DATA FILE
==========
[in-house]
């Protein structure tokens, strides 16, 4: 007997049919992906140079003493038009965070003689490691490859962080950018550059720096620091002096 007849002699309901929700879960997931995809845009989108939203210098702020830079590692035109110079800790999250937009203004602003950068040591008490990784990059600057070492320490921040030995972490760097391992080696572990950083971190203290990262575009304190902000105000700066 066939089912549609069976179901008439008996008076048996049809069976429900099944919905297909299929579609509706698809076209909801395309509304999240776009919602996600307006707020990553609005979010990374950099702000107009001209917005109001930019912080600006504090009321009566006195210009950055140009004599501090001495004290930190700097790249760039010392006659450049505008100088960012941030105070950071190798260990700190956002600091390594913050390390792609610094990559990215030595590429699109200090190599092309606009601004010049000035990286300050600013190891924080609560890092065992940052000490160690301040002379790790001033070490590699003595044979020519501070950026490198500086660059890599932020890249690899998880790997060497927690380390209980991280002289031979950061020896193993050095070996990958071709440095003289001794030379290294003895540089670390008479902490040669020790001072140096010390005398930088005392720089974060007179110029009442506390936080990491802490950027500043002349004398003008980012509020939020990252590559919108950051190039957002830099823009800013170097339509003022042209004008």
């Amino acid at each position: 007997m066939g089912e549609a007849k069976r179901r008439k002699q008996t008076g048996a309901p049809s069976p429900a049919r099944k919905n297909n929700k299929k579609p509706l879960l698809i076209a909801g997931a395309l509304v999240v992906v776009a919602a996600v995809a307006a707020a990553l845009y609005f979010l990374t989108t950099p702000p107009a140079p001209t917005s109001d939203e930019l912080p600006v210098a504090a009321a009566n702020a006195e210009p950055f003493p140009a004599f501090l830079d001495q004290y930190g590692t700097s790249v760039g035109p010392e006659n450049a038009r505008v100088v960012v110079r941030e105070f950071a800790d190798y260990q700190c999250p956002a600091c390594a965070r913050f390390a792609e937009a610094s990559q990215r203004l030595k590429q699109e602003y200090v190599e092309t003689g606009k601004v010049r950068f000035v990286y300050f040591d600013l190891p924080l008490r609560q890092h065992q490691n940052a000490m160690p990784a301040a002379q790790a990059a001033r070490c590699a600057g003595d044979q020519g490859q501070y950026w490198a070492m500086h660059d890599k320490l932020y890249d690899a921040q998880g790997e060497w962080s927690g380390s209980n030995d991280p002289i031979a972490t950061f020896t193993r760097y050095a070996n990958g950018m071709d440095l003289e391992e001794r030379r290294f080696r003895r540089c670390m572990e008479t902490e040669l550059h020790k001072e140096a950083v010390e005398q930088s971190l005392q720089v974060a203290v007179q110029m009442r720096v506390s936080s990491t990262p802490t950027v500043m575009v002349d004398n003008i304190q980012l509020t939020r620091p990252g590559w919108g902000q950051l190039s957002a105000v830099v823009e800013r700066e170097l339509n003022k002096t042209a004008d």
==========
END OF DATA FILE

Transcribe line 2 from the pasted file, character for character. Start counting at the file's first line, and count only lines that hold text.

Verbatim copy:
């Protein structure tokens, strides 16, 4: 007997049919992906140079003493038009965070003689490691490859962080950018550059720096620091002096 007849002699309901929700879960997931995809845009989108939203210098702020830079590692035109110079800790999250937009203004602003950068040591008490990784990059600057070492320490921040030995972490760097391992080696572990950083971190203290990262575009304190902000105000700066 066939089912549609069976179901008439008996008076048996049809069976429900099944919905297909299929579609509706698809076209909801395309509304999240776009919602996600307006707020990553609005979010990374950099702000107009001209917005109001930019912080600006504090009321009566006195210009950055140009004599501090001495004290930190700097790249760039010392006659450049505008100088960012941030105070950071190798260990700190956002600091390594913050390390792609610094990559990215030595590429699109200090190599092309606009601004010049000035990286300050600013190891924080609560890092065992940052000490160690301040002379790790001033070490590699003595044979020519501070950026490198500086660059890599932020890249690899998880790997060497927690380390209980991280002289031979950061020896193993050095070996990958071709440095003289001794030379290294003895540089670390008479902490040669020790001072140096010390005398930088005392720089974060007179110029009442506390936080990491802490950027500043002349004398003008980012509020939020990252590559919108950051190039957002830099823009800013170097339509003022042209004008």